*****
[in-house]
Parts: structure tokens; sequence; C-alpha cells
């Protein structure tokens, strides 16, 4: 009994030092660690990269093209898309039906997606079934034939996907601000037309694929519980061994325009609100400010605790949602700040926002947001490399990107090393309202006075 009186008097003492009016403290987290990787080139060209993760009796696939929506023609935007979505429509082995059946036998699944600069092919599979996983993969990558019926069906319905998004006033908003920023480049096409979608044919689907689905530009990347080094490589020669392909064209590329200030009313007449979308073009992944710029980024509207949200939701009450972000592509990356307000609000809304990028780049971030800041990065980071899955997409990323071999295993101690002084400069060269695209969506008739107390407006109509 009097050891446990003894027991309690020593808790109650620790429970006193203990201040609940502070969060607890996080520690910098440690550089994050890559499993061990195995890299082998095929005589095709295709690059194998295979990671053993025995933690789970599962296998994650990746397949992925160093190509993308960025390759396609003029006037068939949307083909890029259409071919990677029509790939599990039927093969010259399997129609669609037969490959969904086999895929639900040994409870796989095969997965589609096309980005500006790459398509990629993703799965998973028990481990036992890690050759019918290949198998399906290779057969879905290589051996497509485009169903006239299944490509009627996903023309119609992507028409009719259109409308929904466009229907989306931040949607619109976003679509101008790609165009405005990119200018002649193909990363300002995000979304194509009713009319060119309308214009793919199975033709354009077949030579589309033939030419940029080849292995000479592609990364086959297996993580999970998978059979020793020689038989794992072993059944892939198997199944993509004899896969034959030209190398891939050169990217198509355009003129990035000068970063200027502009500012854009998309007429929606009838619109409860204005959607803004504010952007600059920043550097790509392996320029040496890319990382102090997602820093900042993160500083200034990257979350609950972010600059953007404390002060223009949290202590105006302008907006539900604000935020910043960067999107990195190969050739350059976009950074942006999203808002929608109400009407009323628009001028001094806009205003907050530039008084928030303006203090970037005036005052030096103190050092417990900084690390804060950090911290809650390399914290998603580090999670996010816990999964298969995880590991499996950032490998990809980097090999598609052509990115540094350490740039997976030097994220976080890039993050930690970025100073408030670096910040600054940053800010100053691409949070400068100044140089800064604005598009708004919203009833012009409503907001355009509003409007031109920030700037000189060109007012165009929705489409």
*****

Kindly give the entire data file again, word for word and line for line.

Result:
[in-house]
Parts: structure tokens; sequence; C-alpha cells
């Protein structure tokens, strides 16, 4: 009994030092660690990269093209898309039906997606079934034939996907601000037309694929519980061994325009609100400010605790949602700040926002947001490399990107090393309202006075 009186008097003492009016403290987290990787080139060209993760009796696939929506023609935007979505429509082995059946036998699944600069092919599979996983993969990558019926069906319905998004006033908003920023480049096409979608044919689907689905530009990347080094490589020669392909064209590329200030009313007449979308073009992944710029980024509207949200939701009450972000592509990356307000609000809304990028780049971030800041990065980071899955997409990323071999295993101690002084400069060269695209969506008739107390407006109509 009097050891446990003894027991309690020593808790109650620790429970006193203990201040609940502070969060607890996080520690910098440690550089994050890559499993061990195995890299082998095929005589095709295709690059194998295979990671053993025995933690789970599962296998994650990746397949992925160093190509993308960025390759396609003029006037068939949307083909890029259409071919990677029509790939599990039927093969010259399997129609669609037969490959969904086999895929639900040994409870796989095969997965589609096309980005500006790459398509990629993703799965998973028990481990036992890690050759019918290949198998399906290779057969879905290589051996497509485009169903006239299944490509009627996903023309119609992507028409009719259109409308929904466009229907989306931040949607619109976003679509101008790609165009405005990119200018002649193909990363300002995000979304194509009713009319060119309308214009793919199975033709354009077949030579589309033939030419940029080849292995000479592609990364086959297996993580999970998978059979020793020689038989794992072993059944892939198997199944993509004899896969034959030209190398891939050169990217198509355009003129990035000068970063200027502009500012854009998309007429929606009838619109409860204005959607803004504010952007600059920043550097790509392996320029040496890319990382102090997602820093900042993160500083200034990257979350609950972010600059953007404390002060223009949290202590105006302008907006539900604000935020910043960067999107990195190969050739350059976009950074942006999203808002929608109400009407009323628009001028001094806009205003907050530039008084928030303006203090970037005036005052030096103190050092417990900084690390804060950090911290809650390399914290998603580090999670996010816990999964298969995880590991499996950032490998990809980097090999598609052509990115540094350490740039997976030097994220976080890039993050930690970025100073408030670096910040600054940053800010100053691409949070400068100044140089800064604005598009708004919203009833012009409503907001355009509003409007031109920030700037000189060109007012165009929705489409």